The Telegraph
Since 1st March, 1999
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Glaxo leads race for Bayer arm

London, Nov. 18 (Reuters): GlaxoSmithKline is among a number of companies considering a bid for the ailing pharmaceutical arm of Germany’s Bayer, industry sources said on Sunday. “A lot of companies are running their slide rules over this, but on a scale of ‘hot’ to ‘cold’ it’s still only at the ‘lukewarm’ stage,” said one person familiar with the situation.

Bayer, whose scientists invented Aspirin, effectively put its drugs unit up for sale last week by announcing it now no longer insisted on holding a majority in any partnership involving the business.

The move opens the door to a deal with leading global pharmaceutical companies that would not have considered taking a minority stake.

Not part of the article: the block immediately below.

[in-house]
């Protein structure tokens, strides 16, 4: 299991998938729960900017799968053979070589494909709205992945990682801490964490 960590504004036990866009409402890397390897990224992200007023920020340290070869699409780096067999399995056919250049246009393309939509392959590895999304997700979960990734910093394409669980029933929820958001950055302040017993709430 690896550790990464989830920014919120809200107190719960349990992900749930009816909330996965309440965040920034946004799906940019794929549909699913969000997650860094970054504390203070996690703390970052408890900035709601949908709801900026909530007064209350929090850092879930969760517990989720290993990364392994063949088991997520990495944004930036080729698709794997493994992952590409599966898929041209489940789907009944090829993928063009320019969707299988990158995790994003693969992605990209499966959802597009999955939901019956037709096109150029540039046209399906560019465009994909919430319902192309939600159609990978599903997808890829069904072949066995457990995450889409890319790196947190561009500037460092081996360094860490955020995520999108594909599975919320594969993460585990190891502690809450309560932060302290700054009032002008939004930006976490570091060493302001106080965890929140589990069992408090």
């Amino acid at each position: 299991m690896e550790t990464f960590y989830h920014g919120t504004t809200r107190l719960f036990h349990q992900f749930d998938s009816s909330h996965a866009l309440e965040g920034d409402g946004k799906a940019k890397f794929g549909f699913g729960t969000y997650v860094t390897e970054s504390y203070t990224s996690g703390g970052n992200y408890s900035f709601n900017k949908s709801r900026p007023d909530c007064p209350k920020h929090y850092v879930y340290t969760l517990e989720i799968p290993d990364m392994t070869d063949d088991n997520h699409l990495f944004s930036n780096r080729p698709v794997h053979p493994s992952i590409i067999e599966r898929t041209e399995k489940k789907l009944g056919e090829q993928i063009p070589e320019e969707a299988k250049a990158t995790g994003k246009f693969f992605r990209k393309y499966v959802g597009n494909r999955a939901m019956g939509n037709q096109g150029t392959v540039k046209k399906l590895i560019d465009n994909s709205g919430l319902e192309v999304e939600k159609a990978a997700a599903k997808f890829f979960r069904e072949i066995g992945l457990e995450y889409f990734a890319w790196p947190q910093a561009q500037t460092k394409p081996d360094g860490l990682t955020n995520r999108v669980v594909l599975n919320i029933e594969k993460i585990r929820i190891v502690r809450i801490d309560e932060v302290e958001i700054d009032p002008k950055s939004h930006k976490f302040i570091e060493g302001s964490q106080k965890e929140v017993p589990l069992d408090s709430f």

GlaxoSmithKline, Europe’s biggest drugs company, is in some ways the most obvious partner for Bayer, since the two companies already have a joint marketing deal for a promising anti-impotence drug developed by the German firm.

Bayer and Glaxo believe they have a potential $1 billion-a-year product in Levitra, or Vardenafil, which will rival Pfizer Inc’s Viagra in the fast-growing erectile dysfunction market, following its planned market entry next year.

“The rationale for Glaxo would be to capture the full economic benefit of Vardenafil,” said Jeff Stevens, industry analyst at JP Morgan. In this respect, a GlaxoSmithKline /Bayer tie-up could parallel Pfizer’s acquisition of Pharmacia Corp earlier this year, which was driven by Pfizer’s desire to win full control of best-selling arthritis drug Celebrex.

There is little else, however, in the Bayer new drug pipeline and GlaxoSmithKline would have to engage in some heavy cost cutting at the loss-making Bayer unit to ensure any deal boosted earnings, other analysts said.

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